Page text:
Teledyne buying FLIR, what does it mean for Raymarine?

Teledyne Technologies and Flir have announced that Teledyne will buy FLIR for 7.36 billion dollars. This is certainly an interesting development given FLIR’s March 2020 announcement that they wanted to sell Raymarine. That was followed a few months later by an announcement that the sale was being paused due to market conditions related to Covid-19. Now, FLIR itself is being acquired by imaging and technology company Teledyne, so the next logical question is what does this mean for Raymarine?

I’m not a business analyst and I don’t have a crystal ball, so these are just my thoughts. FLIR was exploring the sale of Raymarine because they are a small part of their annual revenue, and as a primarily consumer-focused company, don’t fit with FLIR’s focus on commercial/industrial and defense business. Teledyne’s primary focus is very similar to FLIR’s so I don’t think this represents a change for the long haul.

Flir’s decision to pause the sale was driven by the tightening of the broader mergers and acquisitions market as a pandemic gripped the world, so I think most people saw this as a temporary pause, not a change of direction for FLIR. But, at the same time, Raymarine has turned out new and updated products that show a serious commitment to research and development.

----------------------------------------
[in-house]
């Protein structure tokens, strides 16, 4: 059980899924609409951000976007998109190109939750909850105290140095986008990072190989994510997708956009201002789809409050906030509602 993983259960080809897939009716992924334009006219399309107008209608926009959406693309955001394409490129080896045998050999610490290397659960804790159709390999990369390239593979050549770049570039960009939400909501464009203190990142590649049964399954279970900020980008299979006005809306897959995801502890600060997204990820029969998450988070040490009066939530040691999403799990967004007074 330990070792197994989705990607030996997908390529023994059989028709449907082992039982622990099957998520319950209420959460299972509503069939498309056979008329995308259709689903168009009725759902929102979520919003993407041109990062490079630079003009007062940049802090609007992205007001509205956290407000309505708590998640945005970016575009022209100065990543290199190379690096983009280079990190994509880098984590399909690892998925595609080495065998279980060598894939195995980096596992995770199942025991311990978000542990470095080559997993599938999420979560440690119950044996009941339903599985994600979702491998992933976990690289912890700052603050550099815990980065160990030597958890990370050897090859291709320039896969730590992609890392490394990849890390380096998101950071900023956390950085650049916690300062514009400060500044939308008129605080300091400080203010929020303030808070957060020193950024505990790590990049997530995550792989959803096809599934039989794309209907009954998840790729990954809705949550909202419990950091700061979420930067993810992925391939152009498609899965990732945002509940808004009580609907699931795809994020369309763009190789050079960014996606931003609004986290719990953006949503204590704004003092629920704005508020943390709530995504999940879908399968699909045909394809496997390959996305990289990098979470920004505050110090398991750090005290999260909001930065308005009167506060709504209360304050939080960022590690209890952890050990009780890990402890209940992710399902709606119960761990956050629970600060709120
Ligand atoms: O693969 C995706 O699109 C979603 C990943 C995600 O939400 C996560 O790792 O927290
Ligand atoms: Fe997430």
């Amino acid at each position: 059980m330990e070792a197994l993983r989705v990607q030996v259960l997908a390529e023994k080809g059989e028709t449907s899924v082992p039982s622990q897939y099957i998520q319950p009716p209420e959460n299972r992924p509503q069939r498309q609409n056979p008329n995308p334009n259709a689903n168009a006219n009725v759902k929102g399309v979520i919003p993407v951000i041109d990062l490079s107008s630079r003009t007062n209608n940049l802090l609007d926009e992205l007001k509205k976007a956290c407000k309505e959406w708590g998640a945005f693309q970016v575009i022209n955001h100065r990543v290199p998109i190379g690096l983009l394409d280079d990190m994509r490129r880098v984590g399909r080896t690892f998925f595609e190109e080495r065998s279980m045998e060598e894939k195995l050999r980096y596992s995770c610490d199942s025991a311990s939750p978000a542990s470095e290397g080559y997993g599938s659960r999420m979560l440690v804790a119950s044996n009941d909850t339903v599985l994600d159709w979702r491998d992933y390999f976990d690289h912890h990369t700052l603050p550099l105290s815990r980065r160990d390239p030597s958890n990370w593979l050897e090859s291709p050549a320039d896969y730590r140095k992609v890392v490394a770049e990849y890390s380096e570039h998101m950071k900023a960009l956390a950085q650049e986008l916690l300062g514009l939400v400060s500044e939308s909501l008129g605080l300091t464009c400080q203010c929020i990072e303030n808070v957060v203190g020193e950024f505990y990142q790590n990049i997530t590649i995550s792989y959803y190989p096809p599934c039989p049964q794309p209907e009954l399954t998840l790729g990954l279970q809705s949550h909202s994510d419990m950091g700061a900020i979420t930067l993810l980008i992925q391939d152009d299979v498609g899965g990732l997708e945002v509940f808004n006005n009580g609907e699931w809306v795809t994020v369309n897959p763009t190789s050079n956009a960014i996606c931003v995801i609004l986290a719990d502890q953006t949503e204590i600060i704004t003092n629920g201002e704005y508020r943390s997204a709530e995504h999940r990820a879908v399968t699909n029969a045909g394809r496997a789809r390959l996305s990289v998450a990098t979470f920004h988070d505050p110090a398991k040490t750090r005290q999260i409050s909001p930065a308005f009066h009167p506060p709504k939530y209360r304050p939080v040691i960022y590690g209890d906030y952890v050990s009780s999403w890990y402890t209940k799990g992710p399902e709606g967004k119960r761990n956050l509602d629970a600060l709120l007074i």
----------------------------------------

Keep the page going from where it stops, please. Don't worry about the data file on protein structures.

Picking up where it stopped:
Raymarine’s products have benefitted from FLIR’s sensor competence. Raymarine MFDs handle cameras better than any of their competitors, offer impressive augmented reality capabilities, and can be integrated into collision avoidance systems. Teledyne has strong LIDAR capabilities which, if Raymarine remains part of the combined Teledyne and FLIR, could give Raymarine a leg up using LIDAR to build even more advanced capabilities.

As Ben Ellison mentioned when he first covered the potential Raymarine sale, this doesn’t appear to be a sale of a company in trouble nor is the seller in trouble. When the original announcement was made, Raymarine and FLIR communicated that it would continue to be business as usual while the sale proceeded. In the ten months since then, that’s exactly what we’ve seen and at this point I would expect that to continue. Hopefully Raymarine finds a good home in the future but for the time being I don’t see reason for concern about their health or the purchase of their products.

Ben Stein

Ben Stein

Publisher of, passionate marine electronics enthusiast, 100-ton USCG master.

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